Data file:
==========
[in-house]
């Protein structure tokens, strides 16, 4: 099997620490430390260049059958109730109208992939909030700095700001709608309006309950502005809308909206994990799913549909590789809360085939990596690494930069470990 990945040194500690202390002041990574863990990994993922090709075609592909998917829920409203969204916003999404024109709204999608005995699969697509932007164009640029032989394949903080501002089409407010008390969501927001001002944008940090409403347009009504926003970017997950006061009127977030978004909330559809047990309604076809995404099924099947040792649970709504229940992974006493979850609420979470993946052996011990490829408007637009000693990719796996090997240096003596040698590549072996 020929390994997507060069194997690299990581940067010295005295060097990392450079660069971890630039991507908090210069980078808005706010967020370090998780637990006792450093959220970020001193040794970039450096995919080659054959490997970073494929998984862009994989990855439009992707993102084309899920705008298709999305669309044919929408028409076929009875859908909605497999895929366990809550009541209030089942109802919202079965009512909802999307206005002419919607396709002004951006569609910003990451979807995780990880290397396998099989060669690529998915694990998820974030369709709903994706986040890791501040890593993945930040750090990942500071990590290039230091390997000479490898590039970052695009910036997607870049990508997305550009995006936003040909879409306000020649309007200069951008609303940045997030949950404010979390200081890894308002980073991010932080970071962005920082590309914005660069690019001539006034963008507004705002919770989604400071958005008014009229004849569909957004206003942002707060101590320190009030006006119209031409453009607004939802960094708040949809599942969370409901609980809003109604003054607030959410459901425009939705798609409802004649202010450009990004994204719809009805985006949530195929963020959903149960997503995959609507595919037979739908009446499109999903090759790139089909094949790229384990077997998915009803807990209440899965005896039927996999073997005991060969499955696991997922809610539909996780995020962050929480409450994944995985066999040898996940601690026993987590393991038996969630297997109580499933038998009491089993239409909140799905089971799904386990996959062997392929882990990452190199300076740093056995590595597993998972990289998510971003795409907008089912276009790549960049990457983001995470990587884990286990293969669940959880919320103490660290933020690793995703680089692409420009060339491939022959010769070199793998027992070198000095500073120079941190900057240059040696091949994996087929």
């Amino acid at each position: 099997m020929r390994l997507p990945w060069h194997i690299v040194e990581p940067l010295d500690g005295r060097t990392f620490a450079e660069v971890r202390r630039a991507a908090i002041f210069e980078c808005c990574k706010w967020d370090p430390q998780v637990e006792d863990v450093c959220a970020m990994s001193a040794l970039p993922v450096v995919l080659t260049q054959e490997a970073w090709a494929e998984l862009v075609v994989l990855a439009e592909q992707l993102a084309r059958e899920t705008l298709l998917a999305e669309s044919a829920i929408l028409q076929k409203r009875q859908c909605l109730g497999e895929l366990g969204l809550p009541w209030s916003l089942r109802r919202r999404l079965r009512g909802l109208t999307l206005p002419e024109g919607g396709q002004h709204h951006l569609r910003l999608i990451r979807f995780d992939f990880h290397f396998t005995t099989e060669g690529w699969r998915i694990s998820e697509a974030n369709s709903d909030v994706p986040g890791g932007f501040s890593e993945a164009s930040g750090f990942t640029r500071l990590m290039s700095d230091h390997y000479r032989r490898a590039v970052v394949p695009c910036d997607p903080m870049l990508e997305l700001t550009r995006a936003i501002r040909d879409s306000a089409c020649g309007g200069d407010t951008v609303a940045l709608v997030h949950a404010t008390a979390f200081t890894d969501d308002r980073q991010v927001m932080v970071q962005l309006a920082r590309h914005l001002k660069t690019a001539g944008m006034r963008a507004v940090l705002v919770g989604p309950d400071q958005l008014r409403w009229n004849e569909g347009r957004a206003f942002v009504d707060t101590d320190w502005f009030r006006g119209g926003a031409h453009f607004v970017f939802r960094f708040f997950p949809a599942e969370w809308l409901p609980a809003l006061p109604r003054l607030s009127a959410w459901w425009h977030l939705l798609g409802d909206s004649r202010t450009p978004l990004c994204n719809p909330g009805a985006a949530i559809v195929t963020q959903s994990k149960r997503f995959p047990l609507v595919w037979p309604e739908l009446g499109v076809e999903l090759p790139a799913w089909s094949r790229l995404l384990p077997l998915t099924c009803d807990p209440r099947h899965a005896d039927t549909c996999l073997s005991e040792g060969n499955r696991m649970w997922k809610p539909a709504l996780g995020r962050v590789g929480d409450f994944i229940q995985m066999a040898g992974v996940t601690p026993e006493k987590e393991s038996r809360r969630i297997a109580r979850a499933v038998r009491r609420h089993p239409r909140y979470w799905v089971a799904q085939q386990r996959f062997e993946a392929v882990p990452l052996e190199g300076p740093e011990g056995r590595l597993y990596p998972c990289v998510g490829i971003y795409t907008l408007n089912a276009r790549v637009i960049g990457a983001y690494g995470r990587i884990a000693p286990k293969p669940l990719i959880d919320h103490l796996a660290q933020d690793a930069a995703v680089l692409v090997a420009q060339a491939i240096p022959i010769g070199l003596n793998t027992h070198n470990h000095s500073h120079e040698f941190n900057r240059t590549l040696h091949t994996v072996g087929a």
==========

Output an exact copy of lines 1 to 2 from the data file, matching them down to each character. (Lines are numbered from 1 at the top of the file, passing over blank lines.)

[in-house]
């Protein structure tokens, strides 16, 4: 099997620490430390260049059958109730109208992939909030700095700001709608309006309950502005809308909206994990799913549909590789809360085939990596690494930069470990 990945040194500690202390002041990574863990990994993922090709075609592909998917829920409203969204916003999404024109709204999608005995699969697509932007164009640029032989394949903080501002089409407010008390969501927001001002944008940090409403347009009504926003970017997950006061009127977030978004909330559809047990309604076809995404099924099947040792649970709504229940992974006493979850609420979470993946052996011990490829408007637009000693990719796996090997240096003596040698590549072996 020929390994997507060069194997690299990581940067010295005295060097990392450079660069971890630039991507908090210069980078808005706010967020370090998780637990006792450093959220970020001193040794970039450096995919080659054959490997970073494929998984862009994989990855439009992707993102084309899920705008298709999305669309044919929408028409076929009875859908909605497999895929366990809550009541209030089942109802919202079965009512909802999307206005002419919607396709002004951006569609910003990451979807995780990880290397396998099989060669690529998915694990998820974030369709709903994706986040890791501040890593993945930040750090990942500071990590290039230091390997000479490898590039970052695009910036997607870049990508997305550009995006936003040909879409306000020649309007200069951008609303940045997030949950404010979390200081890894308002980073991010932080970071962005920082590309914005660069690019001539006034963008507004705002919770989604400071958005008014009229004849569909957004206003942002707060101590320190009030006006119209031409453009607004939802960094708040949809599942969370409901609980809003109604003054607030959410459901425009939705798609409802004649202010450009990004994204719809009805985006949530195929963020959903149960997503995959609507595919037979739908009446499109999903090759790139089909094949790229384990077997998915009803807990209440899965005896039927996999073997005991060969499955696991997922809610539909996780995020962050929480409450994944995985066999040898996940601690026993987590393991038996969630297997109580499933038998009491089993239409909140799905089971799904386990996959062997392929882990990452190199300076740093056995590595597993998972990289998510971003795409907008089912276009790549960049990457983001995470990587884990286990293969669940959880919320103490660290933020690793995703680089692409420009060339491939022959010769070199793998027992070198000095500073120079941190900057240059040696091949994996087929």